Rutland businesses adjust to COVID-19 concerns

Published: Mar. 19, 2020 at 12:31 AM EDT
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On a sunny Wednesday afternoon, people are typically wandering around in downtown Rutland. But on Wednesday, those shops that remain open were seeing few customers.

"If we panic, it's not going to work," said Ivan Rochan, the owner of Diamonds and More jewelry store. "So, just hold tight and that's why we're open today. We're not panicked, we're business as usual, we're cleaning and catching up on work that we got behind on."

At Diamonds and More, it's too early to see what kind of impact the coronavirus will have on business, but for Phoenix Books Rutland, Wednesday afternoon was the last day for shoppers to browse inside. Starting on Thursday, the bookstore will only take orders over the phone or online. Books will be given to customers at the door or shipped to their house for free.

"We have seen a decline. We've had pretty steady sales today, but nothing like what it's typically. And more phone orders for the last couple of days as well," said the store's Michele Farrington.

Local restaurant worker Michael Pratt was out picking up his second-to-last paycheck.

"It's kind of an anxious feeling, you know, not knowing when work is going to resume again for all of us in the service industry and with everything going on. It's a little bit scary," Pratt said.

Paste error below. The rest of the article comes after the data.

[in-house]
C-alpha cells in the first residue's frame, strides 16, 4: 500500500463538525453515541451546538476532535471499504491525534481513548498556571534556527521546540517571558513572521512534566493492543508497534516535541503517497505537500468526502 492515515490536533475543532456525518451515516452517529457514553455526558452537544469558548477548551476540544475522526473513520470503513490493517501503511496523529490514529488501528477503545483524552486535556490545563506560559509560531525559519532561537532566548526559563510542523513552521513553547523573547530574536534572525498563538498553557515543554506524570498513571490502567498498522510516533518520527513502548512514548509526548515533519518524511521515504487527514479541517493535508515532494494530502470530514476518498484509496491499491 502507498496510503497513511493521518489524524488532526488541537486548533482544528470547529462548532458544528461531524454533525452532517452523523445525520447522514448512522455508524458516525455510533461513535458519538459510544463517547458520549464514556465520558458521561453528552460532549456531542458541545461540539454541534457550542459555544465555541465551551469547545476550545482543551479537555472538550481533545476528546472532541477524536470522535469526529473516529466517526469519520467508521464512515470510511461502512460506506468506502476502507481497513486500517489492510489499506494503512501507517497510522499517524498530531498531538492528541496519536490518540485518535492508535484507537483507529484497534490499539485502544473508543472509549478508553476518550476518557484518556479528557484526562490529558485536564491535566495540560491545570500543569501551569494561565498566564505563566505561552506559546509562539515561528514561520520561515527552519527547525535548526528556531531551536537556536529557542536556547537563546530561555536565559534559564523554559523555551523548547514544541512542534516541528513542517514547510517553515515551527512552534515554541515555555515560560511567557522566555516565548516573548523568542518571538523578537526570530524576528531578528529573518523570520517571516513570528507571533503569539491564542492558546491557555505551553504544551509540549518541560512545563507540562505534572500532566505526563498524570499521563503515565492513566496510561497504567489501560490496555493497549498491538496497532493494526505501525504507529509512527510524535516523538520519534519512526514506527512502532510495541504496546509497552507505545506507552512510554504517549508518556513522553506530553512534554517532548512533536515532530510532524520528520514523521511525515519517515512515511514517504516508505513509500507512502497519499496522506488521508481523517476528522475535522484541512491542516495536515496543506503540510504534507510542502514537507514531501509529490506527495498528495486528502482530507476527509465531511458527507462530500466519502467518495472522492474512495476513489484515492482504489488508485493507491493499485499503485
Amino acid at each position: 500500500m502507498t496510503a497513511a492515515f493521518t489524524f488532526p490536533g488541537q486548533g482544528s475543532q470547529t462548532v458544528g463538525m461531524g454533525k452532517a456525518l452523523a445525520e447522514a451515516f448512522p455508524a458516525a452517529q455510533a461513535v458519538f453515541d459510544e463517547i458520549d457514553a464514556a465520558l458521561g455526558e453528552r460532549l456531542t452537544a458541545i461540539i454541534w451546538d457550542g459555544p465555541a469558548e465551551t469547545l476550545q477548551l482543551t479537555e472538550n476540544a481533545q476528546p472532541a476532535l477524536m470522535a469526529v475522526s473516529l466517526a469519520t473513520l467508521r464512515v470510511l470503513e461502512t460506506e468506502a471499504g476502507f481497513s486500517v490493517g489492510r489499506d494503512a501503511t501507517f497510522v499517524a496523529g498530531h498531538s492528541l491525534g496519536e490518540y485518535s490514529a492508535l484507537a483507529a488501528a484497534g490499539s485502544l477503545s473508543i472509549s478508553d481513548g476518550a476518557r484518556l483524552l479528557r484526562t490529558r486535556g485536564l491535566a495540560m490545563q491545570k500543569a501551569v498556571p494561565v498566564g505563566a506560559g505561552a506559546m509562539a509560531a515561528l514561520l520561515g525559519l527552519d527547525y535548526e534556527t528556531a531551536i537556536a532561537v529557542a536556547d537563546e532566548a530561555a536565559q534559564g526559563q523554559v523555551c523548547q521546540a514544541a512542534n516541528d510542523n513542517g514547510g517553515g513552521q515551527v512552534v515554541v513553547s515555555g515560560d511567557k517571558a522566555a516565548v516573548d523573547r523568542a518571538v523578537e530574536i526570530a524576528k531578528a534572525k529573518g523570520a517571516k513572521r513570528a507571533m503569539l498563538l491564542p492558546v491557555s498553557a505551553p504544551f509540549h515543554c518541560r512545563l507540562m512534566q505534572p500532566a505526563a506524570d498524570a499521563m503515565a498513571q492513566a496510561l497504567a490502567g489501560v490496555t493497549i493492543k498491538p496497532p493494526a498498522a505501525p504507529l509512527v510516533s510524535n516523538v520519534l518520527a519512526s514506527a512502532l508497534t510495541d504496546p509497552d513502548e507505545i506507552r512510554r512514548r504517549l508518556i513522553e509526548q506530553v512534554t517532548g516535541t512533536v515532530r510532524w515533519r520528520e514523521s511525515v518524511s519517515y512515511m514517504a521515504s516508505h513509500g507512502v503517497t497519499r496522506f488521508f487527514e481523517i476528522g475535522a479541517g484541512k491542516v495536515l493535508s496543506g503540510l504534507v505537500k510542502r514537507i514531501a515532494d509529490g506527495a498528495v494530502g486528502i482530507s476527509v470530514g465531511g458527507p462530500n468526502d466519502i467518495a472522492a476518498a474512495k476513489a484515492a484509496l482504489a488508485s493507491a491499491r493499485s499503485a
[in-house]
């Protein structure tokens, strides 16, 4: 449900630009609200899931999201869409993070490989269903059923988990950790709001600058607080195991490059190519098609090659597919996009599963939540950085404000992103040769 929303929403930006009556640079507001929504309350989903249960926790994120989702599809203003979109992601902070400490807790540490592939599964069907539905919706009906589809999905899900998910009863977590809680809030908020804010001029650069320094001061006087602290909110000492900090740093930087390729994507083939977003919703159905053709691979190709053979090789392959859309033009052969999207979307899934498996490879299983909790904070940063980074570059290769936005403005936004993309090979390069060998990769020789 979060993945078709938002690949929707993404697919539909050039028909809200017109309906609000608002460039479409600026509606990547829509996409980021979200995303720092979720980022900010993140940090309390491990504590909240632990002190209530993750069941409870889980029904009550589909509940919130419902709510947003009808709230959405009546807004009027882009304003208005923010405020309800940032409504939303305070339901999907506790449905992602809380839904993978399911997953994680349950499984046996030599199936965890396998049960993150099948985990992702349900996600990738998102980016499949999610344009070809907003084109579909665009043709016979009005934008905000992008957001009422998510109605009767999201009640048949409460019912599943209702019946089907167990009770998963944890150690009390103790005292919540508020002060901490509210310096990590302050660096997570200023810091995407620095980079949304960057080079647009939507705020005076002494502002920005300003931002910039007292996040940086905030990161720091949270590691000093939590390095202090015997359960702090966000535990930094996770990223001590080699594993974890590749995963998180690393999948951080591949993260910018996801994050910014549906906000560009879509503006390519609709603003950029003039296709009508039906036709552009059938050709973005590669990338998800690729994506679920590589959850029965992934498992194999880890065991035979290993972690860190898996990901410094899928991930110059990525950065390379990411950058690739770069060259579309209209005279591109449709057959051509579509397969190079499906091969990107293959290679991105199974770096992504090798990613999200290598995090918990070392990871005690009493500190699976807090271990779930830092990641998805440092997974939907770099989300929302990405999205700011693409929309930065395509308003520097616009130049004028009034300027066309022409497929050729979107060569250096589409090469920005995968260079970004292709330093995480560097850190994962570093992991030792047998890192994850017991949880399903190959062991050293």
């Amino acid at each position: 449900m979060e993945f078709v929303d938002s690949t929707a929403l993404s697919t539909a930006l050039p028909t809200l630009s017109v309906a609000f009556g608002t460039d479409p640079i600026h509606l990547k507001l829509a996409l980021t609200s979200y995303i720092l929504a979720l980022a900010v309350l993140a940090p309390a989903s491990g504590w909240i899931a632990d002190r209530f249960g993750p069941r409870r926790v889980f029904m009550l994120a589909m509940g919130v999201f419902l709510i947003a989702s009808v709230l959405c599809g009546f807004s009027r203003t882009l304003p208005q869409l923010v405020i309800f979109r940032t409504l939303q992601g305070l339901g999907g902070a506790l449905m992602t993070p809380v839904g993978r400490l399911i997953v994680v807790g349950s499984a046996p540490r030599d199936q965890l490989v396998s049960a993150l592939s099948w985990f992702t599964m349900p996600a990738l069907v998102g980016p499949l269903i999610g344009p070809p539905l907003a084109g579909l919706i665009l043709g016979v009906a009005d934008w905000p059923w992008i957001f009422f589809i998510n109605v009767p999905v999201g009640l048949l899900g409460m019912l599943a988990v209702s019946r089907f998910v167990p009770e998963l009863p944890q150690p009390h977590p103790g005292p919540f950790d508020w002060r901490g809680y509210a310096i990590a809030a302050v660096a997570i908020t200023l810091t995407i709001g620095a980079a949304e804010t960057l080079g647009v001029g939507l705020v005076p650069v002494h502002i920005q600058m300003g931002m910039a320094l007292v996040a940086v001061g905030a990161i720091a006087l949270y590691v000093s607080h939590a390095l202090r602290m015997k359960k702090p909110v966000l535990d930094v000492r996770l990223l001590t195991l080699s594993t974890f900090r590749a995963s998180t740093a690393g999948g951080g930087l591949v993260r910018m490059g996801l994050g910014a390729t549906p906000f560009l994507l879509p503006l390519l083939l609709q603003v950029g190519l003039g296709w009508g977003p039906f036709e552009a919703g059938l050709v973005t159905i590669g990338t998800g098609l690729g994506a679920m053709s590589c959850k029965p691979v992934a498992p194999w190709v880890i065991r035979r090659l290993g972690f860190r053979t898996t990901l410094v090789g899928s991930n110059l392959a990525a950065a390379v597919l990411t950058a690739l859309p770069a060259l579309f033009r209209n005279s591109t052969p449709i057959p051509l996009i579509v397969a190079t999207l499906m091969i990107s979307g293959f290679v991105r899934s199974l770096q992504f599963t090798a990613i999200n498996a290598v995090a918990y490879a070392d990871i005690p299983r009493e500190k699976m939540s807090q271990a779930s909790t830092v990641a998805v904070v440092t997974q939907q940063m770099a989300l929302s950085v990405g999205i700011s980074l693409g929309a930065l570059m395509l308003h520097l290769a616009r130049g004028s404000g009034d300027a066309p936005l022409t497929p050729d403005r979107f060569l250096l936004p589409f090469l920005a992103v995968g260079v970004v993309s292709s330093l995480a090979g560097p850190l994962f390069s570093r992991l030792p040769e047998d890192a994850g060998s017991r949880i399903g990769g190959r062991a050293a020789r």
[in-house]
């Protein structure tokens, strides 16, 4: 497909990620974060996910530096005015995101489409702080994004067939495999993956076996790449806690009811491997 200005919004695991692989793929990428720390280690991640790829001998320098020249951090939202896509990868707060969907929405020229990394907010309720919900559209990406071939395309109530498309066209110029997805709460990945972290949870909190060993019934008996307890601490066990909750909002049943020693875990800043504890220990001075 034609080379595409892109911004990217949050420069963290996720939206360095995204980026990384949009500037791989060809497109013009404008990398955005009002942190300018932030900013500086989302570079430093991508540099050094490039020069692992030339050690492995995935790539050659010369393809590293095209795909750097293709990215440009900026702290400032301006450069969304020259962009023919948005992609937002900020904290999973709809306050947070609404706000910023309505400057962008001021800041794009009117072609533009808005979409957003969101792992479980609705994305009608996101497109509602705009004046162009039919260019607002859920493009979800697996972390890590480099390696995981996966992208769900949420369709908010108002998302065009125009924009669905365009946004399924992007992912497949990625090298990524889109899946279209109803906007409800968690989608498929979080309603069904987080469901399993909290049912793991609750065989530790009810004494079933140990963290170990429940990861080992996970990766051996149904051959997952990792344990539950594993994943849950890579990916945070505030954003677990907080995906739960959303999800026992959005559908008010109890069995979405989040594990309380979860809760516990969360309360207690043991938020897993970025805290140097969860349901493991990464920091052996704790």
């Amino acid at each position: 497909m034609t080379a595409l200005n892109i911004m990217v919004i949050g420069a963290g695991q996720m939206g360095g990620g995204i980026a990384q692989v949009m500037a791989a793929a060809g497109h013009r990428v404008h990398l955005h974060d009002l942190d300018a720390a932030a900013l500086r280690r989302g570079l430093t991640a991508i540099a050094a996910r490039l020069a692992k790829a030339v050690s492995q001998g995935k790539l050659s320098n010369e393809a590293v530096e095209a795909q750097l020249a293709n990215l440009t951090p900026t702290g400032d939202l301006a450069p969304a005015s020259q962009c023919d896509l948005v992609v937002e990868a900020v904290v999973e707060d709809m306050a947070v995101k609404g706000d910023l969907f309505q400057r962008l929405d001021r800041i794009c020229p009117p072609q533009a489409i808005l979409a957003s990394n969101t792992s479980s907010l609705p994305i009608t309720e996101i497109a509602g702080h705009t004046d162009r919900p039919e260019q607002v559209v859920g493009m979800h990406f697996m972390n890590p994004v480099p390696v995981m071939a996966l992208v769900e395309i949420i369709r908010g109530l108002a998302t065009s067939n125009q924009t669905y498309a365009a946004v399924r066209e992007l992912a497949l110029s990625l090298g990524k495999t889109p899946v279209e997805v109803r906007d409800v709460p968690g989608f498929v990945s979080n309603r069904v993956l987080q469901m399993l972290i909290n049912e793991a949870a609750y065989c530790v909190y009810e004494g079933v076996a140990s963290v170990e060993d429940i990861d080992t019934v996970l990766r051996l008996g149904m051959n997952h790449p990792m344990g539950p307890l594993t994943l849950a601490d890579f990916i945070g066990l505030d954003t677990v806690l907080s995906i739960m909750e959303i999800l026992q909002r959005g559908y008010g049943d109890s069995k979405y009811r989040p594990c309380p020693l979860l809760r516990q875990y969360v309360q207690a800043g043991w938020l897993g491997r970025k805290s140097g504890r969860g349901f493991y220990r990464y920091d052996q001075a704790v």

Stephen Johnson was out getting a haircut but plans to hunker down with his wife.

"I've got a lot of stuff to do around the house. As long as we stay healthy, it's not that bad. But lord, I miss seeing my friends and everything that we do," Johnson said. "We're an active community, our community center is closed down now, everything is. I mean, this is a ghost town."

Many small business owners we spoke with downtown said this does have a very large impact on their business and will impact being able to pay for things month by month.

"I feel a little guilty being here because I know that it's recommended that everybody stay home," said Laurel Austin from La Salon. "If there's no work, there's no pay in this business, either."

La Salon on North Main Street caters primarily to people who are retired or live alone. They are wiping down everything between clients.

"But there's no way to stay six feet away from someone. My sister said, 'Oh, you need to wear gloves when you cut hair.' You can't wear gloves when you cut hair. You'll pull the hair out of the head," Austin said.

Most business owners say they are reassessing day by day, and hope that if they are forced to close, it will only be for a few weeks.

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